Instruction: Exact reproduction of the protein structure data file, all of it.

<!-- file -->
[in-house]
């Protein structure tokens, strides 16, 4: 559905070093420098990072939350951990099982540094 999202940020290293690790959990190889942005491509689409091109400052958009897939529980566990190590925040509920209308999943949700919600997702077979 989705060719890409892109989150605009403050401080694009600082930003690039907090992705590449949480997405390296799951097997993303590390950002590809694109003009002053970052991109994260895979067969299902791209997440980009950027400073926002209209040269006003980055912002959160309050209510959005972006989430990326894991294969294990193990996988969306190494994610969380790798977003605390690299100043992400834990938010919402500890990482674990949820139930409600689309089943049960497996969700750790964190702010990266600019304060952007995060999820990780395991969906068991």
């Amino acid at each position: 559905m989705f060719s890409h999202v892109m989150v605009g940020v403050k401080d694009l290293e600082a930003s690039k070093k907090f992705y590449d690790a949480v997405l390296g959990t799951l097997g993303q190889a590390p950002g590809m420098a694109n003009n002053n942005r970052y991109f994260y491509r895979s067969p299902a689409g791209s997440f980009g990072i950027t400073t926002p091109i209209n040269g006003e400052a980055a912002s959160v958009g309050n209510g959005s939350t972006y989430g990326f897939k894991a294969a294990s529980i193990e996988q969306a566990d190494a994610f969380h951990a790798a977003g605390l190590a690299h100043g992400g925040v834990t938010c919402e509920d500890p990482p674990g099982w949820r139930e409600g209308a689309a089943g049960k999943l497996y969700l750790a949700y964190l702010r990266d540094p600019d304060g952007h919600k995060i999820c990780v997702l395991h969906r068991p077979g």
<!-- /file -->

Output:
[in-house]
């Protein structure tokens, strides 16, 4: 559905070093420098990072939350951990099982540094 999202940020290293690790959990190889942005491509689409091109400052958009897939529980566990190590925040509920209308999943949700919600997702077979 989705060719890409892109989150605009403050401080694009600082930003690039907090992705590449949480997405390296799951097997993303590390950002590809694109003009002053970052991109994260895979067969299902791209997440980009950027400073926002209209040269006003980055912002959160309050209510959005972006989430990326894991294969294990193990996988969306190494994610969380790798977003605390690299100043992400834990938010919402500890990482674990949820139930409600689309089943049960497996969700750790964190702010990266600019304060952007995060999820990780395991969906068991």
């Amino acid at each position: 559905m989705f060719s890409h999202v892109m989150v605009g940020v403050k401080d694009l290293e600082a930003s690039k070093k907090f992705y590449d690790a949480v997405l390296g959990t799951l097997g993303q190889a590390p950002g590809m420098a694109n003009n002053n942005r970052y991109f994260y491509r895979s067969p299902a689409g791209s997440f980009g990072i950027t400073t926002p091109i209209n040269g006003e400052a980055a912002s959160v958009g309050n209510g959005s939350t972006y989430g990326f897939k894991a294969a294990s529980i193990e996988q969306a566990d190494a994610f969380h951990a790798a977003g605390l190590a690299h100043g992400g925040v834990t938010c919402e509920d500890p990482p674990g099982w949820r139930e409600g209308a689309a089943g049960k999943l497996y969700l750790a949700y964190l702010r990266d540094p600019d304060g952007h919600k995060i999820c990780v997702l395991h969906r068991p077979g």